We have the wonderful opportunity to live in America, a country founded in part on the guarantee of religious freedom - freedom for each individual to worship (or not) according to the dictates of his (or her) conscience (check out the First Amendment!) and specifically forbidding the imposition of any sort of religious test for a candidate for public office (see Article VI). Because we enjoy religious freedom, we - all of us, regardless of our form of worship - enjoy the freedom to build our church or mosque or synagogue or other place of worship anywhere we choose. But, as I pointed out in another context in yesterday's post, the fact that we can do something doesn't necessarily mean we should do it.

The construction of an Islamic center near Ground Zero is perfectly legal as long as it conforms to the local zoning ordinances. It's legal, but is it right? In my own humble opinion, the best that can be said of the construction of a mosque in this location is that it is an act of staggering insensitivity. Even if we give the benefit of the doubt to the Cordoba Initiative and grant that it is sincere in its desire to advance interfaith understanding (and I'm not completely convinced of that), the simple fact is that the construction of a mosque in this location will be viewed by the radical Islamic fringe as a symbol of victory over a nation and a people they despise.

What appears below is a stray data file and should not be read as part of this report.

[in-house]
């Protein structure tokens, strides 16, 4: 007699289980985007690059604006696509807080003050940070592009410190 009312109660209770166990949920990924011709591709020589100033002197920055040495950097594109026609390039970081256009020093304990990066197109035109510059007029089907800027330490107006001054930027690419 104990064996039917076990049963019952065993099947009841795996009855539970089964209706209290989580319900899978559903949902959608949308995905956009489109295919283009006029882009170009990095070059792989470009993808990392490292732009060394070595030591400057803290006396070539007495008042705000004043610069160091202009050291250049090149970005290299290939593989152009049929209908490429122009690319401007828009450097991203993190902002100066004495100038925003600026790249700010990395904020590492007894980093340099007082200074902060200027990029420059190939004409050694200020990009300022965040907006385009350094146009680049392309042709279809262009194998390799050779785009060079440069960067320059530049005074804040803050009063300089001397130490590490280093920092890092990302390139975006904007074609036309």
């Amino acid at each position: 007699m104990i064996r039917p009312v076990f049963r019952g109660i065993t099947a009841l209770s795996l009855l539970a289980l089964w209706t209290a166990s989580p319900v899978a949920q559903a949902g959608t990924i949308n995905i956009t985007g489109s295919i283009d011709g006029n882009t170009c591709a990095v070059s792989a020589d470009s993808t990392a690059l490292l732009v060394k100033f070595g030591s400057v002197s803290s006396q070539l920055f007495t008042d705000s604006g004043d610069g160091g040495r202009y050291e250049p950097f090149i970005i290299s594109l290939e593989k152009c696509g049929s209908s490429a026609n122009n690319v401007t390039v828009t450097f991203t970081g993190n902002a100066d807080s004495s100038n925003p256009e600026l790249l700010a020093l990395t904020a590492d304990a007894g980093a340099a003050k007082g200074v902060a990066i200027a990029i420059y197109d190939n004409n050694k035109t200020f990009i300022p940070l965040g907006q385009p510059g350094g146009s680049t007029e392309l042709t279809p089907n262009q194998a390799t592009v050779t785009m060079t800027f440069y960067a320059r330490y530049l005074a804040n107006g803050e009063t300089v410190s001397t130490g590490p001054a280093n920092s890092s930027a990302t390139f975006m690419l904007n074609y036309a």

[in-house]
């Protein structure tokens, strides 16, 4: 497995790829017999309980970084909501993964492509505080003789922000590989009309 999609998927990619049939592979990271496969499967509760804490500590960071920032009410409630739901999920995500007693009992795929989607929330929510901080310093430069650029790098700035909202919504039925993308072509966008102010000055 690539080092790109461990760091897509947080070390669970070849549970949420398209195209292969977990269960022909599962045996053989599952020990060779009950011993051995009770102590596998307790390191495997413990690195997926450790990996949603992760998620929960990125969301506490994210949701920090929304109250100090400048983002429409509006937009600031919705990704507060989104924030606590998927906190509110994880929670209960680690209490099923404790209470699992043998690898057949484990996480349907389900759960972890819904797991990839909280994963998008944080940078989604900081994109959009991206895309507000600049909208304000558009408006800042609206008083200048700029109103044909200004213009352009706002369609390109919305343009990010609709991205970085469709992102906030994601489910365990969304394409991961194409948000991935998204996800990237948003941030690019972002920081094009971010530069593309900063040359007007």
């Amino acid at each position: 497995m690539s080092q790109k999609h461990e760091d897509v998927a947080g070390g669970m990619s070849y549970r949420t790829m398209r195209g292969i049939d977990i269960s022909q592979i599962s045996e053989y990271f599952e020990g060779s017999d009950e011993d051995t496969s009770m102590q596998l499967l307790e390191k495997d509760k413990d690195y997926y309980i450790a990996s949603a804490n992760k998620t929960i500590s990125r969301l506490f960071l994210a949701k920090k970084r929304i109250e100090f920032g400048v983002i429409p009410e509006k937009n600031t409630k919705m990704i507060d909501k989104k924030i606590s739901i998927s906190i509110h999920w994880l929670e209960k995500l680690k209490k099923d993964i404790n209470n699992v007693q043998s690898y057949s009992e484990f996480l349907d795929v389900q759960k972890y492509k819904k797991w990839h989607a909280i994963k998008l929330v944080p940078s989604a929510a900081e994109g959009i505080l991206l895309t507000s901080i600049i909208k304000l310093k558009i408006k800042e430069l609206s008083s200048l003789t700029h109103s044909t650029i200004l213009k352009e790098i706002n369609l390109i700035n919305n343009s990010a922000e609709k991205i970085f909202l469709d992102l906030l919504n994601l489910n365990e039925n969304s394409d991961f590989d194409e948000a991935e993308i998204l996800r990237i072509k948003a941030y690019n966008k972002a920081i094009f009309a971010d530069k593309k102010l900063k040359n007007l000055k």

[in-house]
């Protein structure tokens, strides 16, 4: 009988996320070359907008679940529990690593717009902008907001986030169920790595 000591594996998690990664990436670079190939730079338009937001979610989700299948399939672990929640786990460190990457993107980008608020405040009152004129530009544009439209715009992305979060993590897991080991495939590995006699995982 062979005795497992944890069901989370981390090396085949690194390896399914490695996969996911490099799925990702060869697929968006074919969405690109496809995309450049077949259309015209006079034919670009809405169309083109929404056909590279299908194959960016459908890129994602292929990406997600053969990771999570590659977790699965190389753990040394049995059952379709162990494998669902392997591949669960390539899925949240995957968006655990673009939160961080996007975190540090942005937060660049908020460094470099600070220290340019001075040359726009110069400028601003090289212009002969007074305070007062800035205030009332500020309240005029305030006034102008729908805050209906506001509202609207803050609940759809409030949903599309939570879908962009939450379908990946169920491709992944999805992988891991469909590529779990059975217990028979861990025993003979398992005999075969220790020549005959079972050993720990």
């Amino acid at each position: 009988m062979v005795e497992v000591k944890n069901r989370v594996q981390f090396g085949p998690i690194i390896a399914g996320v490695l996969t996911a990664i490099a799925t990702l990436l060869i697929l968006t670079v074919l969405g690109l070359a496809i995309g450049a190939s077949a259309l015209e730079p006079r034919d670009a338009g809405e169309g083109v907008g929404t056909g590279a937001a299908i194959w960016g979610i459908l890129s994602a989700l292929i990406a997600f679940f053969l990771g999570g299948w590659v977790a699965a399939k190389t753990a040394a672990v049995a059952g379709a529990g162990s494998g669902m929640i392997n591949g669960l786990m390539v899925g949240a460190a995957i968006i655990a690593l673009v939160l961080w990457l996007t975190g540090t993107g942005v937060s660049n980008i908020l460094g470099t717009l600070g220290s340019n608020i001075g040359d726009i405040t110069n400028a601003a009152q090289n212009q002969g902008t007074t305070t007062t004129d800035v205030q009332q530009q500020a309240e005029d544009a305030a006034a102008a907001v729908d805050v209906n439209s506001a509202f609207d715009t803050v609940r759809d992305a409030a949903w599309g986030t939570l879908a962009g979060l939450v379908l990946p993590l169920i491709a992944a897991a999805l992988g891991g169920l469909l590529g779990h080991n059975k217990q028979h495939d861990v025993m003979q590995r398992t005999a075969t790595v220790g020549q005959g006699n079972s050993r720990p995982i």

Obviously, not every Muslim is a heartless fanatic bent on murdering everyone who fails to see the overwhelming supremacy of his beliefs. But when Muslims of good faith fail to condemn those murderous religious bigots, they offer their tacit support to the radical fringe. When Muslims insist that theirs is a religion of peace and understanding, but refuse to accept the legitimacy of any other beliefs, it doesn't do much for the advancement of interreligious harmony. My opinion remains the same as it has always been: that it is not Christians and Jews, Americans and Europeans, who must strive to understand and accommodate Islamic beliefs ... it is the Islamic world which must accommodate itself to living in a religiously diverse and tolerant 21st century.